We begin our journey into the Colorado Wilderness on September 22, 2019. Our anticipation for the preceding adventure grows as the winding dirt road leads us miles into the backcountry. We come to an abrupt stop at the edge of a steep bank overlooking a beautiful creek bottom and endless miles of mountains trickled with light green and gold patches of Aspen trees. There is truly something special about being in the Rocky Mountains when the Aspens change. We have planned and prepared all year tuning our bodies and our bows for this one week.
My dad has a vast knowledge of the terrain and elk’s habits after hunting here for 25 years. Unfortunately, he isn’t able to join us this trip because he tore his ACL so my husband, brother and I are quite literally taking the reins. We load up our horse Joe and spend the first day hiking toward the location where we always camp, which is a challenge in itself. Without a clear GPS track we wander off the trail and find ourselves in a few strained situations. We aren’t able to make it seven miles to upper camp like we planned so we decide to set up a temporary camp for the night.
The next morning, we tear down the tent and load our packs in preparation to hike the next 3 miles to our timberline camp at 11,900ft. Here the trail turns steep and treacherous. When we finally break the crest of the mountain, I recognize the place like it was yesterday. The only difference is the harsh beetle kill covering the landscape. I am overwhelmed with memories and think about how different my life was the last time I took this journey 12 years ago.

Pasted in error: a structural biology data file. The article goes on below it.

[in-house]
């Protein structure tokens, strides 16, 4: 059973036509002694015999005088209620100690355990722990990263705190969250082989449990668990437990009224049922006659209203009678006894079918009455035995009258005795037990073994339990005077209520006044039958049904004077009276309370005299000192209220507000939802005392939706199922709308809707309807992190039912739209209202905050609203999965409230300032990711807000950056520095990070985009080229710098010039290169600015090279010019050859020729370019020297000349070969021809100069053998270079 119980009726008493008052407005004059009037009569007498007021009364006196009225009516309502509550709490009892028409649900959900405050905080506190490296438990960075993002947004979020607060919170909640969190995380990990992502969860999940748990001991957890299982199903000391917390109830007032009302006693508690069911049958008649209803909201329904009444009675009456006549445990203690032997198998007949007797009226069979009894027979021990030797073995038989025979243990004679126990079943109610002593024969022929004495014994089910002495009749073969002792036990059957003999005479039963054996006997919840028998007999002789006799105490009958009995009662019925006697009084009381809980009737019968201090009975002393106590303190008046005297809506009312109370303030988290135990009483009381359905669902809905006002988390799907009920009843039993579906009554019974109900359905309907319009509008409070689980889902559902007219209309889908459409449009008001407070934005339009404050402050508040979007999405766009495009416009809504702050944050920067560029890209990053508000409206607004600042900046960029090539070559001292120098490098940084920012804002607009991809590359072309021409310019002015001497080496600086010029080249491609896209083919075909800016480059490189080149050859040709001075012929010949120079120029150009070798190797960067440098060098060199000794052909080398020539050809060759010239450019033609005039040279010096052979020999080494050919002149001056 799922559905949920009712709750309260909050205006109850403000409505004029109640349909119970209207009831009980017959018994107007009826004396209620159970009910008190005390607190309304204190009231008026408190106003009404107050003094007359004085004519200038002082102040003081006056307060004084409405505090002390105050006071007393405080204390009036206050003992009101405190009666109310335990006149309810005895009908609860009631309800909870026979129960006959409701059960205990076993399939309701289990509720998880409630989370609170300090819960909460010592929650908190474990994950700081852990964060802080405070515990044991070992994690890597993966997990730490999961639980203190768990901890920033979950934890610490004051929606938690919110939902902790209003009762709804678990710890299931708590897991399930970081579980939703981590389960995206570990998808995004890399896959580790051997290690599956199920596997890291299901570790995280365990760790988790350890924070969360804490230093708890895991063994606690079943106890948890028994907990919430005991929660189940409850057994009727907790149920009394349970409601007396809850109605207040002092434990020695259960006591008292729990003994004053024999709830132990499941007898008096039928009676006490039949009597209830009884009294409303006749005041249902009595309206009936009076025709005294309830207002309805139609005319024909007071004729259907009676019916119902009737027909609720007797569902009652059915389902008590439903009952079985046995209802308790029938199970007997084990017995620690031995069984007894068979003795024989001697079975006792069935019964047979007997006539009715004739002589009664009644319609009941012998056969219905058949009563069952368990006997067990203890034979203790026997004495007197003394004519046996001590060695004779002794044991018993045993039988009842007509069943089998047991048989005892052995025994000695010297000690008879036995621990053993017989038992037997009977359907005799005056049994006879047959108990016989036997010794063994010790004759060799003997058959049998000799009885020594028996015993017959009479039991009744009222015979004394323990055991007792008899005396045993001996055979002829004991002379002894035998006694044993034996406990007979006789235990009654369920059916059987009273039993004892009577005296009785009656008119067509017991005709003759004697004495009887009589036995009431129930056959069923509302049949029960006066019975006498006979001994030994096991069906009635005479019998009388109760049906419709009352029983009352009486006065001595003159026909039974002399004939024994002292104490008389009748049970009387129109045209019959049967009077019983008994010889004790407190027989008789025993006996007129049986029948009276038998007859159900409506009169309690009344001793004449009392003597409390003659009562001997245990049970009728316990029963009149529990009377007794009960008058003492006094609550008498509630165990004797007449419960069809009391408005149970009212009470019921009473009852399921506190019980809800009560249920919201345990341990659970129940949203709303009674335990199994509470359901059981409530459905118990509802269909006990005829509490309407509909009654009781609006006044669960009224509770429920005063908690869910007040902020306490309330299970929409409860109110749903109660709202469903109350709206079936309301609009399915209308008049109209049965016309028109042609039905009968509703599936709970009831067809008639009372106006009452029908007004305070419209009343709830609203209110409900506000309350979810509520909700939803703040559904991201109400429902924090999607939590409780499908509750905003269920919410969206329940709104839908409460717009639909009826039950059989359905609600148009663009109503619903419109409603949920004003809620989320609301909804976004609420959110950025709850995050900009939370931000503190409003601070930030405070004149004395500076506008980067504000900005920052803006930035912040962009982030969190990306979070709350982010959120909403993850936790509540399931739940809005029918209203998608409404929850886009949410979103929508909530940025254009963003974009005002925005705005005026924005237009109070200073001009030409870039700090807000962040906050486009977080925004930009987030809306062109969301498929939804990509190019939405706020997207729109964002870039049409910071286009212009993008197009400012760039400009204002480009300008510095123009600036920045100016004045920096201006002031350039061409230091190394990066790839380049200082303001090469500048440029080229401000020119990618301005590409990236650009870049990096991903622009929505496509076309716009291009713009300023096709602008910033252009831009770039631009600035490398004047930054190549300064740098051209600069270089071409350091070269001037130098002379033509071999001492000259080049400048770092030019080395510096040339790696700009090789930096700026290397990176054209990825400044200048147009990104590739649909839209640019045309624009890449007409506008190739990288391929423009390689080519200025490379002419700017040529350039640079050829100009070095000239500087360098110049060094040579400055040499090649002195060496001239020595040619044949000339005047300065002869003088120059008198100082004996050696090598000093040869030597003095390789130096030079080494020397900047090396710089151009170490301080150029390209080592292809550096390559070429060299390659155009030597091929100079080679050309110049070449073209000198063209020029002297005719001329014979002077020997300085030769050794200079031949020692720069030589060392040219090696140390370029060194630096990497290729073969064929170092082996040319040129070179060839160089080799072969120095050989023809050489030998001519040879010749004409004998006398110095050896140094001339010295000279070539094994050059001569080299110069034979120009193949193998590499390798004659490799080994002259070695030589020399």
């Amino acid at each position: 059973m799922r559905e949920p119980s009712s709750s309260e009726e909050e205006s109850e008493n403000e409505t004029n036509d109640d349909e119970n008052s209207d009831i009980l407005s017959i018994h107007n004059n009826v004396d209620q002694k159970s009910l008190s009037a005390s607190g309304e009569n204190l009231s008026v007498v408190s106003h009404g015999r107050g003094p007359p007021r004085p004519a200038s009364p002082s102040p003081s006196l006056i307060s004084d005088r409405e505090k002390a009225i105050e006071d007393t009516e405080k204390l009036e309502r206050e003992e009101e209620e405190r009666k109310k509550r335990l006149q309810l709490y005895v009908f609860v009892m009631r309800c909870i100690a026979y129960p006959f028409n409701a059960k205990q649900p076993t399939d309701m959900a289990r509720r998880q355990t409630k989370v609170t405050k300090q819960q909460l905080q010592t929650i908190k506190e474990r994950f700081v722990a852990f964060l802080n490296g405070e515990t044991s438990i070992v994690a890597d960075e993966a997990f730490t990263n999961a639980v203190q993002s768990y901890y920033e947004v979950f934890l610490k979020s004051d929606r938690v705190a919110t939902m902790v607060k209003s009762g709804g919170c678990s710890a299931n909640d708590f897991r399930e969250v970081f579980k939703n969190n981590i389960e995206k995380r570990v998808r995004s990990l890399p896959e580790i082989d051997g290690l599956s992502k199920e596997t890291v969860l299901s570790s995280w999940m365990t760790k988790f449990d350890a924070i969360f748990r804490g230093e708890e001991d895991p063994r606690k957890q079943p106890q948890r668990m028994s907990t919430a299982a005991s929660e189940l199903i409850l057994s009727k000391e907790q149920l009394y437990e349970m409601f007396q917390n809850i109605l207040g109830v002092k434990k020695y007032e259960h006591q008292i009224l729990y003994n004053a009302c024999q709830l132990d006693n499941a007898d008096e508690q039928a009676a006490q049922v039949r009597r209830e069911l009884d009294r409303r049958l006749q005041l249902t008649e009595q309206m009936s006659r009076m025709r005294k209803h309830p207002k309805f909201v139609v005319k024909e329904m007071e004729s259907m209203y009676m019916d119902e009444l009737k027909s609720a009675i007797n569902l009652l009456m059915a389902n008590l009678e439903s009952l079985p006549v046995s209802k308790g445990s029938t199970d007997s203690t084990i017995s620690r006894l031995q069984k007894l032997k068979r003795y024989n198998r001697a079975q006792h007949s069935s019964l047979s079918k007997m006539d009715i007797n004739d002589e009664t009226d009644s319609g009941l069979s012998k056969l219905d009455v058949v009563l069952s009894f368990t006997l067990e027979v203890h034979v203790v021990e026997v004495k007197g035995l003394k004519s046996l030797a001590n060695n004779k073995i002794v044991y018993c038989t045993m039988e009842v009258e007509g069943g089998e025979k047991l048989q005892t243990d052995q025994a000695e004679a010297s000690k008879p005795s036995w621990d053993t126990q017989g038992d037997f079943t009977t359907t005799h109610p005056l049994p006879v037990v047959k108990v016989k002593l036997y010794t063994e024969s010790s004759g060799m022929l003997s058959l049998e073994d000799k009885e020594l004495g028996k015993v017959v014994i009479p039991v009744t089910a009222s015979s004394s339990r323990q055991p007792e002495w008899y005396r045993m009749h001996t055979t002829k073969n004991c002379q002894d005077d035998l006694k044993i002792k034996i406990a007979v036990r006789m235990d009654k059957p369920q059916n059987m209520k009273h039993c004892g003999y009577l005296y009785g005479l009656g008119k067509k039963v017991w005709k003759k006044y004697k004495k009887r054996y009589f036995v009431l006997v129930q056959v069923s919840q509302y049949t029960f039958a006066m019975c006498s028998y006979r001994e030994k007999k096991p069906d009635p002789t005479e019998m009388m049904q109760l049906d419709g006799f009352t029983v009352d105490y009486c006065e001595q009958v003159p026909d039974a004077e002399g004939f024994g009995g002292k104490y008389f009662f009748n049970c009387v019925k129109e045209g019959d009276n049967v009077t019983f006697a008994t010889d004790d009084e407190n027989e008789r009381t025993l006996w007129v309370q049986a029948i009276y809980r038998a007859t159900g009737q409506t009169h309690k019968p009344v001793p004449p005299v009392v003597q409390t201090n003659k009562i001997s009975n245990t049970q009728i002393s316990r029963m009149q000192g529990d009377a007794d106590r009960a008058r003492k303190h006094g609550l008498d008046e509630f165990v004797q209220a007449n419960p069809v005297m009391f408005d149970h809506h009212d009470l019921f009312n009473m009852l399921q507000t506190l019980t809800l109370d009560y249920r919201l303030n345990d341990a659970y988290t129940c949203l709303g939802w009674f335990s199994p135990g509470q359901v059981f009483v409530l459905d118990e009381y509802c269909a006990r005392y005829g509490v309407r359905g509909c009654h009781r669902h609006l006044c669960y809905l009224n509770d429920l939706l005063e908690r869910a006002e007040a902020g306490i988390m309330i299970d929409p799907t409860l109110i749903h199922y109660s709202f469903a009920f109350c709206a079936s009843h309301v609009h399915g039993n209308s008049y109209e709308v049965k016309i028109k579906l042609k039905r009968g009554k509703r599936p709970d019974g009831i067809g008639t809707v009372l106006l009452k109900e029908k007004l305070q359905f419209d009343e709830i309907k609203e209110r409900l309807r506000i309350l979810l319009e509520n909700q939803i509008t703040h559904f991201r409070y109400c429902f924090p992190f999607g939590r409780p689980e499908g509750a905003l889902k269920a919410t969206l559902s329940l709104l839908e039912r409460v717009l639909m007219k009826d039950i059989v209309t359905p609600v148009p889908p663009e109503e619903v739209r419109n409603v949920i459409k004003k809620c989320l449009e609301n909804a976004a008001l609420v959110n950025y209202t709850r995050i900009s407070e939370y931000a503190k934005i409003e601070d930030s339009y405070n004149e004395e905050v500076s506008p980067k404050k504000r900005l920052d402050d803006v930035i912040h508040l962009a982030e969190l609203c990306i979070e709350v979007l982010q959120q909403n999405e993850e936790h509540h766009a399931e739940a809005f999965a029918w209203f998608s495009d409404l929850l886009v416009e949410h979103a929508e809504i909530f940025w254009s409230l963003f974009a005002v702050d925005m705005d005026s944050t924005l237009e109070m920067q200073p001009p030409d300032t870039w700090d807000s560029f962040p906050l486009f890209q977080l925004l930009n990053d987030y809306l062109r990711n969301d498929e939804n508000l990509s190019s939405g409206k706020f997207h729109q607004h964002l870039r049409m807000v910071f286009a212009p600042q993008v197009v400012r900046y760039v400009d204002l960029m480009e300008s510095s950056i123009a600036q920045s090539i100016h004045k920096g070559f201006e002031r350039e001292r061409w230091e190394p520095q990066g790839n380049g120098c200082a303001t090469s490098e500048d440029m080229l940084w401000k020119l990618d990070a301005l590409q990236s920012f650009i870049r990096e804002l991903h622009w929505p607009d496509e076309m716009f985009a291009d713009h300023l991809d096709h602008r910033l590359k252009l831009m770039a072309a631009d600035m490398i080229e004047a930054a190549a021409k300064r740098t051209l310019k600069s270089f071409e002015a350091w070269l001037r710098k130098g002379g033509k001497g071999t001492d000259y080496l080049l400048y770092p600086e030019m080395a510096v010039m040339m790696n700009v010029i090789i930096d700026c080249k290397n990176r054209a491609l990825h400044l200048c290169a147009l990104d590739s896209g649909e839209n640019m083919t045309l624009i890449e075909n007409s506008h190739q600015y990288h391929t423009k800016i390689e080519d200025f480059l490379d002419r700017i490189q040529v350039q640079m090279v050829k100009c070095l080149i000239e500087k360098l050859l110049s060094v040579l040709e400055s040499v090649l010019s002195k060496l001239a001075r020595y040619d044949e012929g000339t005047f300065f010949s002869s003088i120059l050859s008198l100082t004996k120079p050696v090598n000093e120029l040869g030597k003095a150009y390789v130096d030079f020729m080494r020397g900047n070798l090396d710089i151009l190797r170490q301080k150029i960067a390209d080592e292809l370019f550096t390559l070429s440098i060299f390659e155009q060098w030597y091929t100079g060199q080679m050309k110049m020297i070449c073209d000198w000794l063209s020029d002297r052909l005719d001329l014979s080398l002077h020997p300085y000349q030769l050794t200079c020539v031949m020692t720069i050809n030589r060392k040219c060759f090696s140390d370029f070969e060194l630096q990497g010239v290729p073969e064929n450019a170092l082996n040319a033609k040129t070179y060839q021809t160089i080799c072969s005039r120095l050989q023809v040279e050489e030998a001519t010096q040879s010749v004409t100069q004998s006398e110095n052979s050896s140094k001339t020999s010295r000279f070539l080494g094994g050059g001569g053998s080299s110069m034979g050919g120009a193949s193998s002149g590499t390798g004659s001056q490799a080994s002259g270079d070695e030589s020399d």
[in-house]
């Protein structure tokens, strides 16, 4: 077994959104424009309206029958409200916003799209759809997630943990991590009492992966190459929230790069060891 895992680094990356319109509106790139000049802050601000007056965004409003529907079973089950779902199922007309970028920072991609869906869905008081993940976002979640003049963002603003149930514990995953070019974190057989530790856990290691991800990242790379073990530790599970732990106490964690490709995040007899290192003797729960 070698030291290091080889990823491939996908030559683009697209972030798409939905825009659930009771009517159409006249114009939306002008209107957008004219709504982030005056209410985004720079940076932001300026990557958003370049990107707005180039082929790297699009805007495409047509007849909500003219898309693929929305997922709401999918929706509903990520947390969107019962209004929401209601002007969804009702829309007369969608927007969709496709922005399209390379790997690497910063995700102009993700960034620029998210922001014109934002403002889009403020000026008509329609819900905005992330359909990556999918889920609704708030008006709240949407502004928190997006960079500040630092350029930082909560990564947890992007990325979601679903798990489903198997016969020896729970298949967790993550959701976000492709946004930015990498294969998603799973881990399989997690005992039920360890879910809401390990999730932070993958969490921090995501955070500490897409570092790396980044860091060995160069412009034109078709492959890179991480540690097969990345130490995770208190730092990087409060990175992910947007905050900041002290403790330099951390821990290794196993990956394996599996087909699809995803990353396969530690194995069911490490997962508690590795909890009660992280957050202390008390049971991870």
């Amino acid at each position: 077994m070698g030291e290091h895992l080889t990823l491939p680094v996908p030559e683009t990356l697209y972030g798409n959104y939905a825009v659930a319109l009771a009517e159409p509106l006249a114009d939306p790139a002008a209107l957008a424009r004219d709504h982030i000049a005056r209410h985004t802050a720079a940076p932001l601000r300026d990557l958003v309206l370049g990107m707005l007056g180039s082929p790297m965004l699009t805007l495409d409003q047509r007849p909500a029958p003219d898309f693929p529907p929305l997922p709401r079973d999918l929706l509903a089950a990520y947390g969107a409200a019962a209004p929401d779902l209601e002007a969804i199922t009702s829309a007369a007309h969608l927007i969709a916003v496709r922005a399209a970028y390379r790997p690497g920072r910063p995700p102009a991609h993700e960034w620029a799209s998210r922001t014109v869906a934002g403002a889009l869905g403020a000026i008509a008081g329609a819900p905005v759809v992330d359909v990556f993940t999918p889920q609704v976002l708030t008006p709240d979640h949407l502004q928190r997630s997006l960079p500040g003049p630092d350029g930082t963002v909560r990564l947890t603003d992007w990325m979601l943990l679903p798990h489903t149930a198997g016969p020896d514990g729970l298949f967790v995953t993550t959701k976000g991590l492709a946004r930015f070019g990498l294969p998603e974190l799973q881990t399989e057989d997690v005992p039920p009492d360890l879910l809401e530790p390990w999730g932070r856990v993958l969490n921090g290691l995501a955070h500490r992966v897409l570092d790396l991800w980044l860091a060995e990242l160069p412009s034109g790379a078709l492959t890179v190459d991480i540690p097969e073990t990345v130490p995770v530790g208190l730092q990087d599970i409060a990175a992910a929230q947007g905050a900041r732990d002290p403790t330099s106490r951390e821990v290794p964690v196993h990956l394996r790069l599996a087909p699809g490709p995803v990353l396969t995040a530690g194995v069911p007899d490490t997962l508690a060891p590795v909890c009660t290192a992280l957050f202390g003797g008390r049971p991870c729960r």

We quickly assemble our tent and air up our sleeping pads. My brother Jake takes care of Joe as Grant and I organize our gear. We find water in the spring a couple hundred yards above camp. This is our only source of water and we use a filter to make sure it is safe to drink. I then boil water to prepare our freeze-dried meals for lunch. I don’t mind cooking when this is all it entails.
After lunch, we venture to a spot we call “The Pass.” Elk have traveled this high mountain trail for years crossing the continental divide to our side of the mountain. Here I watched over my dad’s shoulder as he took an elk and I have heard numerous stories that stemmed from this special hunting spot. Unfortunatley, we don’t see much activity that evening besides the curious chipmunks and native birds. The view is absolutely breathtaking and it seems like we can see for 100 miles. I inhale the fresh mountain air thankful to be disconnected from technology and the daily stresses of life.
In the dead of night, we wake up to the beautiful sound of elk bugling and realize we are in the heart of the activity. Not 100 yards from camp we hear multiple bulls bugling back and forth on either side of us. I noticed the temperature has dropped considerably as a chill runs down my spine. Huddled tightly in our sleeping bags we whisper to each other with excitement and thoughts of what the next day will hold.